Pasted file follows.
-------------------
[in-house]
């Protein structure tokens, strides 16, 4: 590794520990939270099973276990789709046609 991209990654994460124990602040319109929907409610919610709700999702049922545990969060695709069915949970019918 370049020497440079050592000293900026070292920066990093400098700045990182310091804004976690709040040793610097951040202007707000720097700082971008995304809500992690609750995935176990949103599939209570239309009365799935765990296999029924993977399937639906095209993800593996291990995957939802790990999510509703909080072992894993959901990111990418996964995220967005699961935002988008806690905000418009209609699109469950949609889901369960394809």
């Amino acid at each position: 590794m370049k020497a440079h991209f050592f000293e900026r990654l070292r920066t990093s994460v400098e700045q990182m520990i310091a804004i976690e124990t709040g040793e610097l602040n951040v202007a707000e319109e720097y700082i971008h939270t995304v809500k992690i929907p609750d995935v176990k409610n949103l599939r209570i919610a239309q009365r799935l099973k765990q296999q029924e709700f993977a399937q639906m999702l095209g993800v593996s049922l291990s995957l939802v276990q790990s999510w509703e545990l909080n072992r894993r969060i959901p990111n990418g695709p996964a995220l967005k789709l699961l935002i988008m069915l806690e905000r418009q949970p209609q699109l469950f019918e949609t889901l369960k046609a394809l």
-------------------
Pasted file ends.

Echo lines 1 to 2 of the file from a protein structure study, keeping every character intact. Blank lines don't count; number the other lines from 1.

[in-house]
């Protein structure tokens, strides 16, 4: 590794520990939270099973276990789709046609 991209990654994460124990602040319109929907409610919610709700999702049922545990969060695709069915949970019918 370049020497440079050592000293900026070292920066990093400098700045990182310091804004976690709040040793610097951040202007707000720097700082971008995304809500992690609750995935176990949103599939209570239309009365799935765990296999029924993977399937639906095209993800593996291990995957939802790990999510509703909080072992894993959901990111990418996964995220967005699961935002988008806690905000418009209609699109469950949609889901369960394809």